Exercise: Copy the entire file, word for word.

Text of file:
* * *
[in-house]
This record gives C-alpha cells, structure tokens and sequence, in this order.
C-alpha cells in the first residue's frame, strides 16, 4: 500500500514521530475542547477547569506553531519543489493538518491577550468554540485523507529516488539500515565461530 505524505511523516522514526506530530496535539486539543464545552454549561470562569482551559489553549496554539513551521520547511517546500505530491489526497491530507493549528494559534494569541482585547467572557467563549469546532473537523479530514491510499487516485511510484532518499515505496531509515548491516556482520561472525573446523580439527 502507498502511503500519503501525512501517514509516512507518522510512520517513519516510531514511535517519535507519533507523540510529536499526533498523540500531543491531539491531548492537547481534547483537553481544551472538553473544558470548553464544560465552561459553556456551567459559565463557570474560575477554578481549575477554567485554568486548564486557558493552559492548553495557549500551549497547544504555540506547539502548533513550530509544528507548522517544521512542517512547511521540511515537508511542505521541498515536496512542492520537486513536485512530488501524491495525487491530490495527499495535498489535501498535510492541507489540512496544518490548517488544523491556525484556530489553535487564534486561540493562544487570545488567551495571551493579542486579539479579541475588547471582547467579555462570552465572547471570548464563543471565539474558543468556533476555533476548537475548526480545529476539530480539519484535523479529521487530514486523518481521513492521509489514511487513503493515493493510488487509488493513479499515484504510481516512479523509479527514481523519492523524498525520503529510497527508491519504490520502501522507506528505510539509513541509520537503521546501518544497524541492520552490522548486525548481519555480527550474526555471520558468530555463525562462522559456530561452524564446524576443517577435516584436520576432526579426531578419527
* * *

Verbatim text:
[in-house]
This record gives C-alpha cells, structure tokens and sequence, in this order.
C-alpha cells in the first residue's frame, strides 16, 4: 500500500514521530475542547477547569506553531519543489493538518491577550468554540485523507529516488539500515565461530 505524505511523516522514526506530530496535539486539543464545552454549561470562569482551559489553549496554539513551521520547511517546500505530491489526497491530507493549528494559534494569541482585547467572557467563549469546532473537523479530514491510499487516485511510484532518499515505496531509515548491516556482520561472525573446523580439527 502507498502511503500519503501525512501517514509516512507518522510512520517513519516510531514511535517519535507519533507523540510529536499526533498523540500531543491531539491531548492537547481534547483537553481544551472538553473544558470548553464544560465552561459553556456551567459559565463557570474560575477554578481549575477554567485554568486548564486557558493552559492548553495557549500551549497547544504555540506547539502548533513550530509544528507548522517544521512542517512547511521540511515537508511542505521541498515536496512542492520537486513536485512530488501524491495525487491530490495527499495535498489535501498535510492541507489540512496544518490548517488544523491556525484556530489553535487564534486561540493562544487570545488567551495571551493579542486579539479579541475588547471582547467579555462570552465572547471570548464563543471565539474558543468556533476555533476548537475548526480545529476539530480539519484535523479529521487530514486523518481521513492521509489514511487513503493515493493510488487509488493513479499515484504510481516512479523509479527514481523519492523524498525520503529510497527508491519504490520502501522507506528505510539509513541509520537503521546501518544497524541492520552490522548486525548481519555480527550474526555471520558468530555463525562462522559456530561452524564446524576443517577435516584436520576432526579426531578419527